Sunday, September 2, 2007

To a God Unknown by John Steinbeck

I have not read much by Steinbeck. I read Of Mice and Men three or four years ago, and I am fairly certain that I was assigned The Grapes of Wrath in high school, although I am not certain that I actually read it. The cover of this book caught my eye, before I noticed anything else. It was a painting of a man approaching a large gnarled tree, which stood at the top of a hill. (The picture to the left is the only one on the official Penguin Classics website. I was unable to find the correct cover.) Seeing that it was written by Steinbeck, but not recognizing the title, I flipped the book over and read the first sentence of the summary on the back. It read, “Ancient pagan beliefs, the great Greek epics, and the Bible all inform this extraordinary novel, which occupied Steinbeck for more than five difficult years.” After reading this, I had to read the book.

That one sentence summarizes To a God Unknown very well. Set in the early 20th century, it is a story of four brothers who move from Vermont to California to homestead the land. Joseph Wayne is not the oldest, but he is the leader of the brothers since their father gave him his blessing before he died. Joseph becomes convinced that the spirit of his father inhabits a large tree on his farm. He secretly communes with the tree, talking to it, seeking advice, and even offering sacrifices.

Amongst his brothers and their wives, opinions about Joseph vary. Thomas puts up with it, seemingly amused. Rama, the wife of the oldest brother, reveres Joseph. She tells Joseph’s new wife, “I do not know whether there are men born outside humanity, or whether some men are so human as to make other seem unreal. Perhaps a godling lives on earth now and then. Joseph has strength beyond vision of shattering, he has the calm of mountains, and his emotion is as wild and fierce and sharp as the lightning and just as reasonless as far as I can see or know. I tell you this man is not a man, unless he is all men.” Later the priest of a nearby town mirrors her thinking. As Joseph leaves, the priest thinks, “Thank God this man has no message. Thank God he has no will to be remembered, to be believed in, else there might be a new Christ here in the West.” However others feel about Joseph, Burton, a staunch Christian, thinks that his brother is practicing a kind of devil worship. He fears that he is allowing evil to take root in their land, and voices his disapproval to Joseph on a number of occasions.

Whether as a result of Joseph's actions or not, the Wayne family does prosper. Their crops are bountiful, their livestock reproduce at an alarming rate, and there is never any want for wild game on their property. But it is not long before the ground begins to dry up and the animals begin to die and leave the land. Joseph is certain that he knows what brought on this change, and he knows what he must do.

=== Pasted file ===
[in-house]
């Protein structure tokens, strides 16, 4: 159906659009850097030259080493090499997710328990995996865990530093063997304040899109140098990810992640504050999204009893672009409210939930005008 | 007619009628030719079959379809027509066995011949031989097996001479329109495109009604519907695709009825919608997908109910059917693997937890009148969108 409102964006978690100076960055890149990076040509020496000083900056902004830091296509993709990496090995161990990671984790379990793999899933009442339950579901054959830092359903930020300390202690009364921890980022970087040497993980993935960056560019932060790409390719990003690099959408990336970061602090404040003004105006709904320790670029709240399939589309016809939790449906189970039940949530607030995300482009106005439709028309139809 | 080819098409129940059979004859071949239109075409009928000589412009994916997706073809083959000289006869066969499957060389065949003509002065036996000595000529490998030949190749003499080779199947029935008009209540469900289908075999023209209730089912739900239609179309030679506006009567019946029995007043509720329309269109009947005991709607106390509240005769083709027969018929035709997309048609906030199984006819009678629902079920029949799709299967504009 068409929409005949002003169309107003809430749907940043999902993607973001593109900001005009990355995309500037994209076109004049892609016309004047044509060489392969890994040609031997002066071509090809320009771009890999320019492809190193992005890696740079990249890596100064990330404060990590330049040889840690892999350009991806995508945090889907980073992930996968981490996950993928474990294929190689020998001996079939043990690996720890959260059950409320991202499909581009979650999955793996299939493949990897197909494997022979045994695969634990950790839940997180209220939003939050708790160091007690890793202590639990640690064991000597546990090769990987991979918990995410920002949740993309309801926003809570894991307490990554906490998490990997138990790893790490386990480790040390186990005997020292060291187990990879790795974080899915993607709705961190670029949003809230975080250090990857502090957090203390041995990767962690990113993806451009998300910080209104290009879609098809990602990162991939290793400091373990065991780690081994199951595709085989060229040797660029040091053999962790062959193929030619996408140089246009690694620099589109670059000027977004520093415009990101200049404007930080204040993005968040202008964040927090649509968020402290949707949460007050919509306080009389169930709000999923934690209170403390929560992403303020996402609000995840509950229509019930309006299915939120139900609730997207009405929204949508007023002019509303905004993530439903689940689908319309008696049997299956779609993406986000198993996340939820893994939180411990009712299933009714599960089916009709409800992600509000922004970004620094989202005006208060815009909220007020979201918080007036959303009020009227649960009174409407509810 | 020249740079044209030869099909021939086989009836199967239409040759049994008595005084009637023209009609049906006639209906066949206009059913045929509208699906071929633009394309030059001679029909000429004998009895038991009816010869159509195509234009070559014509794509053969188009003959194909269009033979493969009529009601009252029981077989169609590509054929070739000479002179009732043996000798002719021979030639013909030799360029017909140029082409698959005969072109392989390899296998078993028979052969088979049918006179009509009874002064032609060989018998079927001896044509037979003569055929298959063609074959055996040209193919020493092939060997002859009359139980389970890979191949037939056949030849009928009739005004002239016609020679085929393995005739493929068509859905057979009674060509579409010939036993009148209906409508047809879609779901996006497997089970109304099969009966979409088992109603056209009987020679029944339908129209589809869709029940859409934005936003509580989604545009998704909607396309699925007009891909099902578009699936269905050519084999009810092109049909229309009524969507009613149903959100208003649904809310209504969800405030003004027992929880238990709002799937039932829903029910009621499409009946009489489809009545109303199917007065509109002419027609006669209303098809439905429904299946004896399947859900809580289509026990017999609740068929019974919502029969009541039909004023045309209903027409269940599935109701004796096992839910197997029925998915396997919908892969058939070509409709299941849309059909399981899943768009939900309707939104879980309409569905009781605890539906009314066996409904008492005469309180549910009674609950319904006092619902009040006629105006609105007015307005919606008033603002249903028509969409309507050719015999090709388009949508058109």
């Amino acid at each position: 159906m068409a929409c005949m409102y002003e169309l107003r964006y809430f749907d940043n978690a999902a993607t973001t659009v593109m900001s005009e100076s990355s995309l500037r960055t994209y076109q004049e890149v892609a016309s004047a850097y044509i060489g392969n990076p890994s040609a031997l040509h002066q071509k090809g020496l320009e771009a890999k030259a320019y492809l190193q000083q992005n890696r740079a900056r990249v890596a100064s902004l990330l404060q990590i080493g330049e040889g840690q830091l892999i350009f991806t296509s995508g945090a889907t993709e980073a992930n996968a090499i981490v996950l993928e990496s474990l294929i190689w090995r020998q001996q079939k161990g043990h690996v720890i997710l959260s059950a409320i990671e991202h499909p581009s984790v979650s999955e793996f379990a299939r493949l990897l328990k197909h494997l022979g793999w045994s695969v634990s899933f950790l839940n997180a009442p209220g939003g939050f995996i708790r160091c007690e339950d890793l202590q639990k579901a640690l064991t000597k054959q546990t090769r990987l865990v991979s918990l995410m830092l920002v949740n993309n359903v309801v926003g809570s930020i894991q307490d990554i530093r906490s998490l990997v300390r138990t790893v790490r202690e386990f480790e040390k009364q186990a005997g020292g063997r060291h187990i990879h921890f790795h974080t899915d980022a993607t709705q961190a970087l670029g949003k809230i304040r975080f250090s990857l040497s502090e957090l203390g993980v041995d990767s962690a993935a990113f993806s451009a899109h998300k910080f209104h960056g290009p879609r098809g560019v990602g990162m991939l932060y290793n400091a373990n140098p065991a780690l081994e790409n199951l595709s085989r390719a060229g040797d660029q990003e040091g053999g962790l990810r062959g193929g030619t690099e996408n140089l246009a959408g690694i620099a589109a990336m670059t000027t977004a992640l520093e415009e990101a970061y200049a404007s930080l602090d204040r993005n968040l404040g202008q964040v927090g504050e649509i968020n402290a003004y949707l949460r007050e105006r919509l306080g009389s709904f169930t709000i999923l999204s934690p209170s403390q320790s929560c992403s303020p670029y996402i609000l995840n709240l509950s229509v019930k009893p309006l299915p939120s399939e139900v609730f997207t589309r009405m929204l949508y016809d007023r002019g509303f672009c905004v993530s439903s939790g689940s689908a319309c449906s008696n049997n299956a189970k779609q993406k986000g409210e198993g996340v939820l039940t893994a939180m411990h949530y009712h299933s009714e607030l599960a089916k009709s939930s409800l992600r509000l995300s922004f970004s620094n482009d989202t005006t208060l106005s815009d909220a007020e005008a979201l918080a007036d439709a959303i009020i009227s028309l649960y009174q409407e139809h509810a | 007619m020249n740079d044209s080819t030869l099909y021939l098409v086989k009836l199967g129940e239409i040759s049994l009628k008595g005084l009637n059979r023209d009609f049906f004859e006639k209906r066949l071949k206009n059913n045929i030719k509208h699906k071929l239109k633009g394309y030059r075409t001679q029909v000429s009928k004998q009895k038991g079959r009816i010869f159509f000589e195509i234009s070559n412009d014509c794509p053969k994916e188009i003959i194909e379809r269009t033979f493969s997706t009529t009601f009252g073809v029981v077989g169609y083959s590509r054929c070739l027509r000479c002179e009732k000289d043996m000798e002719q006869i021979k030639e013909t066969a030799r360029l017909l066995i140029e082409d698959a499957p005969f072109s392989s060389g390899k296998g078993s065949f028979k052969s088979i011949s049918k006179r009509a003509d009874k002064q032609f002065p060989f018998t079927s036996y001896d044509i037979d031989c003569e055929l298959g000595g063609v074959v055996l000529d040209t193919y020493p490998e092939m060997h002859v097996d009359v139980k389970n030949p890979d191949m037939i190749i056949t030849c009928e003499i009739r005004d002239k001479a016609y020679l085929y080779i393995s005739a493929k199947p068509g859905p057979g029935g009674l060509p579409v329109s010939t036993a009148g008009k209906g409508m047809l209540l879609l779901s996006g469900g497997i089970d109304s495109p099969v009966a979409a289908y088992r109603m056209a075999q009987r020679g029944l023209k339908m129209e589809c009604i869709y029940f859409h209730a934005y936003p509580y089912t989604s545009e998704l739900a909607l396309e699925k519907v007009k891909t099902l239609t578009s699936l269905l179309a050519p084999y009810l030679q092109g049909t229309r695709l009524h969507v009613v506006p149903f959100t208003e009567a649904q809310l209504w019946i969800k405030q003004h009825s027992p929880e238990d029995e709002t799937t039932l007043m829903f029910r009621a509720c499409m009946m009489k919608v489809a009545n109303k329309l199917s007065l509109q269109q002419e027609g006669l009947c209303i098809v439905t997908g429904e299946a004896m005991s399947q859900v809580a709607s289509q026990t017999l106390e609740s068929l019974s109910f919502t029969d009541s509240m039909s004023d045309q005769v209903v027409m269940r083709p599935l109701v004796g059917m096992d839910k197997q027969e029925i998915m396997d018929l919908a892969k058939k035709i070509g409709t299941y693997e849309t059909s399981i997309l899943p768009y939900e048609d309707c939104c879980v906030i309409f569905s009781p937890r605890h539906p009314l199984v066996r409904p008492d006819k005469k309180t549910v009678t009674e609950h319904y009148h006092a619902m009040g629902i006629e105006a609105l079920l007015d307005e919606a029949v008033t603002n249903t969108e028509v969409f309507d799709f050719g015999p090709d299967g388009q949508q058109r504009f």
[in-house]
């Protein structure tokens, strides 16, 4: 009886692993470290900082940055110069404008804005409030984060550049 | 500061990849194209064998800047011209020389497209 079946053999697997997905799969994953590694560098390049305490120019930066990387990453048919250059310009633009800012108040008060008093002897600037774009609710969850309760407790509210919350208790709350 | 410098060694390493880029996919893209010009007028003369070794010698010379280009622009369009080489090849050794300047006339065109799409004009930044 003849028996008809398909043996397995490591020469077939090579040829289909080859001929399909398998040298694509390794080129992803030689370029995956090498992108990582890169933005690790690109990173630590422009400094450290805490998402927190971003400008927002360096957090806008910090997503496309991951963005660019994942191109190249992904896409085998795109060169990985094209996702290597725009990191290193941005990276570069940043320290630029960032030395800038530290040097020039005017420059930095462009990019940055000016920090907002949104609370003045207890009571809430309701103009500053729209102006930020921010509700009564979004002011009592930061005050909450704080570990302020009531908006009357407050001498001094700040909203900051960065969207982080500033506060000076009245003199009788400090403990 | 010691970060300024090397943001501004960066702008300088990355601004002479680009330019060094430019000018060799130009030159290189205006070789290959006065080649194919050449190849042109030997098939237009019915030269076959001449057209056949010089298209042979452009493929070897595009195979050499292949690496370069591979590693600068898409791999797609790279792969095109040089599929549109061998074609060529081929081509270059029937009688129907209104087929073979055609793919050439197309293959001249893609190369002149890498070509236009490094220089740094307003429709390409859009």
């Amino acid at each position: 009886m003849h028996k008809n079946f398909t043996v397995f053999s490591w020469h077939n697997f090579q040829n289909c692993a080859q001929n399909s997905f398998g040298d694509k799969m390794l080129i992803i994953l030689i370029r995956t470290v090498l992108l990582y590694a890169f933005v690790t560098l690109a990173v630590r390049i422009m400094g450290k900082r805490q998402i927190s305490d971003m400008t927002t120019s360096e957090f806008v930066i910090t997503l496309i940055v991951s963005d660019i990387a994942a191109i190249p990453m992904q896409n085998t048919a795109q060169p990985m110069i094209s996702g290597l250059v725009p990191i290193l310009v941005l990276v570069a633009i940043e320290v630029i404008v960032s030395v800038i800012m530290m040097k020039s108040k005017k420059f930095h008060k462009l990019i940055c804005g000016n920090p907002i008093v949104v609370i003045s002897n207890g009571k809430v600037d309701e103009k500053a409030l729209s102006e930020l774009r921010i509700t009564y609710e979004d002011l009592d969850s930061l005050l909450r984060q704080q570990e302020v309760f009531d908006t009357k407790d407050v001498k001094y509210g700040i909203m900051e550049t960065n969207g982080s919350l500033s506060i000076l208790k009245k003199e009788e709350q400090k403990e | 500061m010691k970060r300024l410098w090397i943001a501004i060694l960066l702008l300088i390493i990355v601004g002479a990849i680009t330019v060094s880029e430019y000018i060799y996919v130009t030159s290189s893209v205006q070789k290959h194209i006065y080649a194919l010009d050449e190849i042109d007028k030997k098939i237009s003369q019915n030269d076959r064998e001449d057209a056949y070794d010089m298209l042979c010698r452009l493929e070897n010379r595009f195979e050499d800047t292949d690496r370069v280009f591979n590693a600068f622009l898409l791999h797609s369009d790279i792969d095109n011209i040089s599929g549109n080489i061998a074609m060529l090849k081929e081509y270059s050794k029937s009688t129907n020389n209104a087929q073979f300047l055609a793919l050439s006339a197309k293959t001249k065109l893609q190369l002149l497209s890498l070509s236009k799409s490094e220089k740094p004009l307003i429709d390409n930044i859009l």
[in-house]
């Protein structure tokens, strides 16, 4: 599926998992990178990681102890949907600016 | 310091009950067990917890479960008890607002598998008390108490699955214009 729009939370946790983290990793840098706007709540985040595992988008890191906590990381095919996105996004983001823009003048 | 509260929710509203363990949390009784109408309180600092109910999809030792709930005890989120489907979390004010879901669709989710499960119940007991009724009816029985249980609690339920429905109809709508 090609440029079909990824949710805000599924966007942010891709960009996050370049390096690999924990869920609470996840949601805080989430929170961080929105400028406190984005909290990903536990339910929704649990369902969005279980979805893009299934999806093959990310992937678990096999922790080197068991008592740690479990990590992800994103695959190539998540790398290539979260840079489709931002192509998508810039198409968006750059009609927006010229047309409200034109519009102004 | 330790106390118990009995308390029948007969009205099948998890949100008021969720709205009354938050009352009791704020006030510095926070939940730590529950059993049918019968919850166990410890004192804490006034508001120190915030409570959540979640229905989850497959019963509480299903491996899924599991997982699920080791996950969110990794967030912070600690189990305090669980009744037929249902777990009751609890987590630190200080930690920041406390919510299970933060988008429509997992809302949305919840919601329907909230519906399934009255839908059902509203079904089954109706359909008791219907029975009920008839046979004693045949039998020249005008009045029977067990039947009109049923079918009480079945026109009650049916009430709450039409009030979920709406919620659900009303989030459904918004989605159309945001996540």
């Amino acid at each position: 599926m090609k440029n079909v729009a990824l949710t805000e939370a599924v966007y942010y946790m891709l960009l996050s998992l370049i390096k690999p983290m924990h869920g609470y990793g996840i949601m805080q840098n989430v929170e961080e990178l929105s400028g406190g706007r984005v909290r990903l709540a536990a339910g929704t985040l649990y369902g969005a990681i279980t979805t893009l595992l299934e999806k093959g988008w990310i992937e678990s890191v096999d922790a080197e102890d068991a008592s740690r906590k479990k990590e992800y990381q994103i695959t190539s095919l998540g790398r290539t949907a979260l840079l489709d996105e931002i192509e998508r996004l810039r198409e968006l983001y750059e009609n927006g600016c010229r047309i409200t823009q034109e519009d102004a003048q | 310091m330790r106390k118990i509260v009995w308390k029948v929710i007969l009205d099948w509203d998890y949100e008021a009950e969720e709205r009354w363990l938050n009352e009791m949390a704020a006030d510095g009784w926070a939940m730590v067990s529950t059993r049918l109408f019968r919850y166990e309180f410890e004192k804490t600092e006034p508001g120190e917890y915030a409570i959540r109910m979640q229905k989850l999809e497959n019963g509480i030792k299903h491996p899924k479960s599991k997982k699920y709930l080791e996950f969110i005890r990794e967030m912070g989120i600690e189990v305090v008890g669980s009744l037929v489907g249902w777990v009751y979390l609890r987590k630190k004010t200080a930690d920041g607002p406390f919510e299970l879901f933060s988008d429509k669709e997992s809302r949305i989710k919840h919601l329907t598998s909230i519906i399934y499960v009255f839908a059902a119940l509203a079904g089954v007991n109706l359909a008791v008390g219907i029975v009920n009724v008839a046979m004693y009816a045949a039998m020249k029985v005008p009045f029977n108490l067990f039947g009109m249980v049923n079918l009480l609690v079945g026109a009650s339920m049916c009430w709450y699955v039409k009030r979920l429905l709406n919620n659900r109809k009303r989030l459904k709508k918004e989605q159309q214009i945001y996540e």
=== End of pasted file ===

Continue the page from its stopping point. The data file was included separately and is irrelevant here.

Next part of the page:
All throughout To a God Unknown, Steinbeck alludes to and borrows from Greek mythology and a wide range of religious traditions. In so doing, Steinbeck creates a mystical tale of his own, adding to his mythology of California.

4 comments:

Christopher said...

This sounds really interesting. Maybe I will read it.

Carsten said...

I find this to be one of Steinbeck's most impressive works. Literary outlets clamor over Of Mice and Men and The Grapes of Wrath, but this book often falls by the wayside, off the radar.

I went into a local independent book store recently with the express purpose of looking for a copy of this novel. It's the ideal of the independent store, I suppose--their possession of the lesser known works of the great authors. But even the Steinbeck shelf in this store was devoid of it. I asked the clerk if they had simply sold a copy, and he responded with a shrug.

It just goes to show this book doesn't get the attention I believe it deserves. Thank you for reading and writing about it. Maybe a curious reader will nose along and, their interest piqued, decide it sounds like a worthy piece of writing.

Sophist said...

I'd been looking for two books by Steinbeck - Sweet Thursday, which I remember reading many years ago and desperately wanted my own copy of, and this one. After much unsuccessful browsing through many stores, small and large, I gave up the search for over a year. I recently struck gold while randomly glancing at the collection at one of Mumbai's many second-hand book sellers who set up shop on the roadside by day. Picked up both works, along with half a dozen others that I'd been longing to add to my collection. And with books like this one, knowing that someone else has read it before me only makes me glad for the shared thoughts upon reading, and the connection across time. A worthy piece of a remarkable man's mind.

sojourners walk said...

Indeed this book is astounding. It lays out the framework for all of his works. It is like a foundation. Elements are found in East of Eden and in The Grapes of Wrath